“It’s the four-headed coconut tree!” Tearoha shouted like a carnival barker. I stood in awe at the oddity before us and wondered how it came to be. By now I had heard the story from nearly every human on the island, how there had been seven branches, but three had broken off in the last major typhoon. The men began to recall different storms that had flattened the forest of trees in hours, and how the old people could predict a typhoon just from watching the birds. In the past, the islanders latched themselves to coconut palms to keep from being blown away by the gale-force winds. Now they had a siren triggered automatically from hundreds of kilometres away and the stone church to protect them.
We took the long way back to the village, continuing first to the southern tip of the island. André pointed towards Napuka in the east, and standing on land instead of crouching in a boat, I could barely see it over the waves. A baby black-tipped reef shark hunted in the shallows, zipping after the schools of smaller fish.
We followed the beach around towards the pink sunset, and I caught sight of my own footprints from days before – the only footprints on that side of the island. Just like Byron had marked his disappointment on a map of the world, I had left my own impressions in the sand of Tepoto. Another tide and my trail would be erased and redrawn with the winding trails of seabirds and coconut crabs.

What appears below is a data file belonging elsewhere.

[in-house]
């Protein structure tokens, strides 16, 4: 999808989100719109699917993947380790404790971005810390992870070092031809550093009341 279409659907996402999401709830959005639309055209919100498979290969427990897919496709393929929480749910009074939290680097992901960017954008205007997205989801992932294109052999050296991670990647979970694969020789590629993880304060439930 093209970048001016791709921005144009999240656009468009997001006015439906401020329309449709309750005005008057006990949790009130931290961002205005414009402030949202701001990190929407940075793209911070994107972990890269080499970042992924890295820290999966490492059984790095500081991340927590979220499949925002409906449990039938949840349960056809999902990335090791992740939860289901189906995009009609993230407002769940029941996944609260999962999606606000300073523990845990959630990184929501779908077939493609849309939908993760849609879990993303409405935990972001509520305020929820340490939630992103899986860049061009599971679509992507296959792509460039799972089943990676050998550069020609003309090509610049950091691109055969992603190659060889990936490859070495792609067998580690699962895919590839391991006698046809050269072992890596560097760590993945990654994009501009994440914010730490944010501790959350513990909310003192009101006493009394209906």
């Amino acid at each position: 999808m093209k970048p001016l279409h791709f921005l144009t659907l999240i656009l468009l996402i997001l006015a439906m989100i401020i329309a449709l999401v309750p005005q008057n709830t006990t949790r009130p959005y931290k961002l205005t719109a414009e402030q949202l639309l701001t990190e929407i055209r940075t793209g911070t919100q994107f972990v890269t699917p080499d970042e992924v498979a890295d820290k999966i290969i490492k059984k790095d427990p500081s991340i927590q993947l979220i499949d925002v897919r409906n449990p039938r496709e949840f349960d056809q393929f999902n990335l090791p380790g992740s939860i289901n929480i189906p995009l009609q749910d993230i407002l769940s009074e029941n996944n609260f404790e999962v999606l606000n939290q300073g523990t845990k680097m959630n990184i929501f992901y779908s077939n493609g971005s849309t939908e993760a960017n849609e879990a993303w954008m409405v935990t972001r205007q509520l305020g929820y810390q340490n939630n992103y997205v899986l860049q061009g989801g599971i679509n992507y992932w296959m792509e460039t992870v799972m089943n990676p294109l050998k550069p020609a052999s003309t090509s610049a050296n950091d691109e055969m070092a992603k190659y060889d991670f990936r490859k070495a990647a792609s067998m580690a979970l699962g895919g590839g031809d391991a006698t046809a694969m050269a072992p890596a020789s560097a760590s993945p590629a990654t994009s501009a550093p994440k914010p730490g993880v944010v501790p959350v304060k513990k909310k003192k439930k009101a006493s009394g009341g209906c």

André stopped the tractor in front of his turquoise bungalow and leaned against a palm trunk. With a few swift chops of his machete, he hacked down fresh coconuts for all of us and handed me a whole litre of coconut water.
“We may not have water,” said André, “but we can always drink coconuts.”
That night, André, Severo and some of the other men of Tepoto gathered outside our pink house to drink beer and talk fishing. They spoke a mix of French, Tahitian and the local Tuamotuan language of Paumotu. I strained to fully understand their epic tales of catching bonito by the hundreds – the same bonito I had been served that day for lunch, raw, but with chopped onions and coconut milk.
“Here, a gift,” said Joseph, a fisherman who handed me a handmade lure that he used to catch bonito. The sharpened metal hook was decorated with a carved mother-of-pearl spinner and a wild pig’s tail. In return, I gave him my goggles.
This was a tiny solar-powered island without internet, cars or Starbucks. The technicians and I were the only outside influence, and I tried to make it count. During my last two days on Tepoto I taught Tuata and Tearoha how to play chess. The elementary school had a chessboard, but none of the children knew how to play. After hours of instruction, I had them play against one another. That night, Evarii challenged me to a game and we played into the evening. One by one, the Tahitian technician killed my pieces until only my tall white king remained, chased in circles by the black king and bishop.
“Checkmate,” Evarii said.
“No, wait,” Jack intervened in French. “C’est la nulle.” It was a draw. Neither of us had won. My plastic king was destined to wander the board aimlessly, and Evarii would never have the satisfaction of killing me. He went off to sulk in the last sunset I saw on Tepoto, when the sky lit up blue and green, then peach, rose and orange. Wood smoke scented the air and shooting stars lit the night. Jack played the ukulele, singing lovelorn Polynesian songs along with our hosts until well past midnight.
The next morning, the men launched the boat into the surf, lowering it with the tractor and plopping it into the turquoise shallow at just the right moment. Severo’s in-laws came with us. From time to time, they liked to visit family on Napuka.